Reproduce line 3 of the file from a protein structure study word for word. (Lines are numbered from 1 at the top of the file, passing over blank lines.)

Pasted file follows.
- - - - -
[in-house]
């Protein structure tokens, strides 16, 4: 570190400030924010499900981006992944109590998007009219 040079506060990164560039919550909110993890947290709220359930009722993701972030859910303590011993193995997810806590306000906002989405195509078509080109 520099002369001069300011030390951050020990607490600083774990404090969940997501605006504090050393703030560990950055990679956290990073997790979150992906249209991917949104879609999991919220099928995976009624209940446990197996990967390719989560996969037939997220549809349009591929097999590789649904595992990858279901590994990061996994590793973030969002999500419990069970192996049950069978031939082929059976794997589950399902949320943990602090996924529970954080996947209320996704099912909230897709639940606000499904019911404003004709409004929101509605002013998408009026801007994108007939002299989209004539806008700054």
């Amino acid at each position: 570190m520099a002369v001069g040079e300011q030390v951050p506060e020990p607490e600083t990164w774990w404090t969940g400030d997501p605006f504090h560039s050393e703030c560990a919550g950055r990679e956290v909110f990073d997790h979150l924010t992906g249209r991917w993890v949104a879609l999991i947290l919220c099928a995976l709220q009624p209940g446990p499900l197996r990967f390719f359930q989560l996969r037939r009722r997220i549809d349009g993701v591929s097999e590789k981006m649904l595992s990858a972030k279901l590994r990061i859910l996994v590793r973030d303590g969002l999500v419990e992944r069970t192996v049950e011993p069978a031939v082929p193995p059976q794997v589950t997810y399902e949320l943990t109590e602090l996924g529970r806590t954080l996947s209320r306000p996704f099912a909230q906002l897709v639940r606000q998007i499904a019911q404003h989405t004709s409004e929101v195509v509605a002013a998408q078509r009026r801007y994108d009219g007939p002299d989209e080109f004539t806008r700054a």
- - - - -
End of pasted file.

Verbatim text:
């Amino acid at each position: 570190m520099a002369v001069g040079e300011q030390v951050p506060e020990p607490e600083t990164w774990w404090t969940g400030d997501p605006f504090h560039s050393e703030c560990a919550g950055r990679e956290v909110f990073d997790h979150l924010t992906g249209r991917w993890v949104a879609l999991i947290l919220c099928a995976l709220q009624p209940g446990p499900l197996r990967f390719f359930q989560l996969r037939r009722r997220i549809d349009g993701v591929s097999e590789k981006m649904l595992s990858a972030k279901l590994r990061i859910l996994v590793r973030d303590g969002l999500v419990e992944r069970t192996v049950e011993p069978a031939v082929p193995p059976q794997v589950t997810y399902e949320l943990t109590e602090l996924g529970r806590t954080l996947s209320r306000p996704f099912a909230q906002l897709v639940r606000q998007i499904a019911q404003h989405t004709s409004e929101v195509v509605a002013a998408q078509r009026r801007y994108d009219g007939p002299d989209e080109f004539t806008r700054a």